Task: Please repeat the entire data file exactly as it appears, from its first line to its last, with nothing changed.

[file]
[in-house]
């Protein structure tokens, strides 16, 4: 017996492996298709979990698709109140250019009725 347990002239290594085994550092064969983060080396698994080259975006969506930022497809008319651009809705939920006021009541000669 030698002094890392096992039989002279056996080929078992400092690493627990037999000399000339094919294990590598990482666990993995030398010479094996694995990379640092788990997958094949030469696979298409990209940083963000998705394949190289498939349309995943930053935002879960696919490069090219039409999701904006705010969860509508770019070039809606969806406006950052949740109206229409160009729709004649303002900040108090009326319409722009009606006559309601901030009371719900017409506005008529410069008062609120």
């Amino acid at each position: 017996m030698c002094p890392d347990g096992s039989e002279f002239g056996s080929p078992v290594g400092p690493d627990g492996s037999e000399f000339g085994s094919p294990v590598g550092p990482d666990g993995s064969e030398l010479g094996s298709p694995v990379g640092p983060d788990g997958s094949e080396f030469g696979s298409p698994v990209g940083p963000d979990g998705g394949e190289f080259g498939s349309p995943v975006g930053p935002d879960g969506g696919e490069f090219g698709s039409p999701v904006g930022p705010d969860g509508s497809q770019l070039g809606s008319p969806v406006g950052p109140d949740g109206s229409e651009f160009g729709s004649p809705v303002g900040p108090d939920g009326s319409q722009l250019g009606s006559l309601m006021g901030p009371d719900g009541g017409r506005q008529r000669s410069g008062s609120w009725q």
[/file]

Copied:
[in-house]
């Protein structure tokens, strides 16, 4: 017996492996298709979990698709109140250019009725 347990002239290594085994550092064969983060080396698994080259975006969506930022497809008319651009809705939920006021009541000669 030698002094890392096992039989002279056996080929078992400092690493627990037999000399000339094919294990590598990482666990993995030398010479094996694995990379640092788990997958094949030469696979298409990209940083963000998705394949190289498939349309995943930053935002879960696919490069090219039409999701904006705010969860509508770019070039809606969806406006950052949740109206229409160009729709004649303002900040108090009326319409722009009606006559309601901030009371719900017409506005008529410069008062609120």
């Amino acid at each position: 017996m030698c002094p890392d347990g096992s039989e002279f002239g056996s080929p078992v290594g400092p690493d627990g492996s037999e000399f000339g085994s094919p294990v590598g550092p990482d666990g993995s064969e030398l010479g094996s298709p694995v990379g640092p983060d788990g997958s094949e080396f030469g696979s298409p698994v990209g940083p963000d979990g998705g394949e190289f080259g498939s349309p995943v975006g930053p935002d879960g969506g696919e490069f090219g698709s039409p999701v904006g930022p705010d969860g509508s497809q770019l070039g809606s008319p969806v406006g950052p109140d949740g109206s229409e651009f160009g729709s004649p809705v303002g900040p108090d939920g009326s319409q722009l250019g009606s006559l309601m006021g901030p009371d719900g009541g017409r506005q008529r000669s410069g008062s609120w009725q």